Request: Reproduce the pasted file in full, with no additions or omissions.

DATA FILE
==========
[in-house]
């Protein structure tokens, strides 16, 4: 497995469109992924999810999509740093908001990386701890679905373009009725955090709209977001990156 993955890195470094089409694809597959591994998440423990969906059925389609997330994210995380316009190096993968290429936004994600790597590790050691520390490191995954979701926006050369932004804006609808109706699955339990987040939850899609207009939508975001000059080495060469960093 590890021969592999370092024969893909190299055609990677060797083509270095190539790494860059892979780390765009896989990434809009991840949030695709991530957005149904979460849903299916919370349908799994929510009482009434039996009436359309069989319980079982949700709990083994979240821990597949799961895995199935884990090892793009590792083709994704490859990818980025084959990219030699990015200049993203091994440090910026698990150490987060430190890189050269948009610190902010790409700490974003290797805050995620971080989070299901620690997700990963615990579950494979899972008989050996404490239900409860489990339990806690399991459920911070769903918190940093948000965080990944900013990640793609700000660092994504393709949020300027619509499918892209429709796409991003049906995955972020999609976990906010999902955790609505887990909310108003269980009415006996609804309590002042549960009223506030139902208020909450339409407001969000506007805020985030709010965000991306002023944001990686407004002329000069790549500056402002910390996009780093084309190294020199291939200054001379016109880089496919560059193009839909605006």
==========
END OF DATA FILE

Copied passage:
[in-house]
């Protein structure tokens, strides 16, 4: 497995469109992924999810999509740093908001990386701890679905373009009725955090709209977001990156 993955890195470094089409694809597959591994998440423990969906059925389609997330994210995380316009190096993968290429936004994600790597590790050691520390490191995954979701926006050369932004804006609808109706699955339990987040939850899609207009939508975001000059080495060469960093 590890021969592999370092024969893909190299055609990677060797083509270095190539790494860059892979780390765009896989990434809009991840949030695709991530957005149904979460849903299916919370349908799994929510009482009434039996009436359309069989319980079982949700709990083994979240821990597949799961895995199935884990090892793009590792083709994704490859990818980025084959990219030699990015200049993203091994440090910026698990150490987060430190890189050269948009610190902010790409700490974003290797805050995620971080989070299901620690997700990963615990579950494979899972008989050996404490239900409860489990339990806690399991459920911070769903918190940093948000965080990944900013990640793609700000660092994504393709949020300027619509499918892209429709796409991003049906995955972020999609976990906010999902955790609505887990909310108003269980009415006996609804309590002042549960009223506030139902208020909450339409407001969000506007805020985030709010965000991306002023944001990686407004002329000069790549500056402002910390996009780093084309190294020199291939200054001379016109880089496919560059193009839909605006």